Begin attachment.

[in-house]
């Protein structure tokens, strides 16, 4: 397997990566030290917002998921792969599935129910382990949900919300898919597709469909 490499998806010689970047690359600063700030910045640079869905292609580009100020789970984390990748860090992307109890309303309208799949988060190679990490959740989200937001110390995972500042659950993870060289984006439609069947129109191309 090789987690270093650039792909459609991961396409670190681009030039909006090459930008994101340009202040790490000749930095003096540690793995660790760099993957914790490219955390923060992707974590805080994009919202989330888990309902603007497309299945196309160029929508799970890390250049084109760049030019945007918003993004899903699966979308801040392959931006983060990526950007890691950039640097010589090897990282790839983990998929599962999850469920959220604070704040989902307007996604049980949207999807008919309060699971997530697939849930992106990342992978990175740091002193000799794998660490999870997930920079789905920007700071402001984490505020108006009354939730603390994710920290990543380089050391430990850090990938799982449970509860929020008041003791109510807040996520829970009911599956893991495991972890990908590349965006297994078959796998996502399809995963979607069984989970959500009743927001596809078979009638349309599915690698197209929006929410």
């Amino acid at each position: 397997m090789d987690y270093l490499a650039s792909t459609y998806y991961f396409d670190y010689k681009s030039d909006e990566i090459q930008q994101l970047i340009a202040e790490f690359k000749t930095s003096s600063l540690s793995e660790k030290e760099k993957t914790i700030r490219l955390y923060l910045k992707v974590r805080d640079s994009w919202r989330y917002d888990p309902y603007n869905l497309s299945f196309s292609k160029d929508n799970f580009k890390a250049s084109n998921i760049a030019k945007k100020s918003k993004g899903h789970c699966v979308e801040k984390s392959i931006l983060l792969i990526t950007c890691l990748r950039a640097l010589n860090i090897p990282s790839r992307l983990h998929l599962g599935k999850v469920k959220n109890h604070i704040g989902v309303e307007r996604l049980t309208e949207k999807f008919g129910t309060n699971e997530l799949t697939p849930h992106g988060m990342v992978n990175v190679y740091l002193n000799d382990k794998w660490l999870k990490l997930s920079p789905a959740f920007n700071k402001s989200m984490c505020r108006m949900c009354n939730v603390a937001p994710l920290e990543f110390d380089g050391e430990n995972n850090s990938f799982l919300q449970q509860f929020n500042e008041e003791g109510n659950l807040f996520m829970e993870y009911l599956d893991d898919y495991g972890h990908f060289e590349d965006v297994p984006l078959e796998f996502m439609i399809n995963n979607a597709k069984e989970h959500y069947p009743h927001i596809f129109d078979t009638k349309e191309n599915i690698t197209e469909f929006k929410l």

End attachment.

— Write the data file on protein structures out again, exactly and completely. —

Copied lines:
[in-house]
């Protein structure tokens, strides 16, 4: 397997990566030290917002998921792969599935129910382990949900919300898919597709469909 490499998806010689970047690359600063700030910045640079869905292609580009100020789970984390990748860090992307109890309303309208799949988060190679990490959740989200937001110390995972500042659950993870060289984006439609069947129109191309 090789987690270093650039792909459609991961396409670190681009030039909006090459930008994101340009202040790490000749930095003096540690793995660790760099993957914790490219955390923060992707974590805080994009919202989330888990309902603007497309299945196309160029929508799970890390250049084109760049030019945007918003993004899903699966979308801040392959931006983060990526950007890691950039640097010589090897990282790839983990998929599962999850469920959220604070704040989902307007996604049980949207999807008919309060699971997530697939849930992106990342992978990175740091002193000799794998660490999870997930920079789905920007700071402001984490505020108006009354939730603390994710920290990543380089050391430990850090990938799982449970509860929020008041003791109510807040996520829970009911599956893991495991972890990908590349965006297994078959796998996502399809995963979607069984989970959500009743927001596809078979009638349309599915690698197209929006929410």
């Amino acid at each position: 397997m090789d987690y270093l490499a650039s792909t459609y998806y991961f396409d670190y010689k681009s030039d909006e990566i090459q930008q994101l970047i340009a202040e790490f690359k000749t930095s003096s600063l540690s793995e660790k030290e760099k993957t914790i700030r490219l955390y923060l910045k992707v974590r805080d640079s994009w919202r989330y917002d888990p309902y603007n869905l497309s299945f196309s292609k160029d929508n799970f580009k890390a250049s084109n998921i760049a030019k945007k100020s918003k993004g899903h789970c699966v979308e801040k984390s392959i931006l983060l792969i990526t950007c890691l990748r950039a640097l010589n860090i090897p990282s790839r992307l983990h998929l599962g599935k999850v469920k959220n109890h604070i704040g989902v309303e307007r996604l049980t309208e949207k999807f008919g129910t309060n699971e997530l799949t697939p849930h992106g988060m990342v992978n990175v190679y740091l002193n000799d382990k794998w660490l999870k990490l997930s920079p789905a959740f920007n700071k402001s989200m984490c505020r108006m949900c009354n939730v603390a937001p994710l920290e990543f110390d380089g050391e430990n995972n850090s990938f799982l919300q449970q509860f929020n500042e008041e003791g109510n659950l807040f996520m829970e993870y009911l599956d893991d898919y495991g972890h990908f060289e590349d965006v297994p984006l078959e796998f996502m439609i399809n995963n979607a597709k069984e989970h959500y069947p009743h927001i596809f129109d078979t009638k349309e191309n599915i690698t197209e469909f929006k929410l």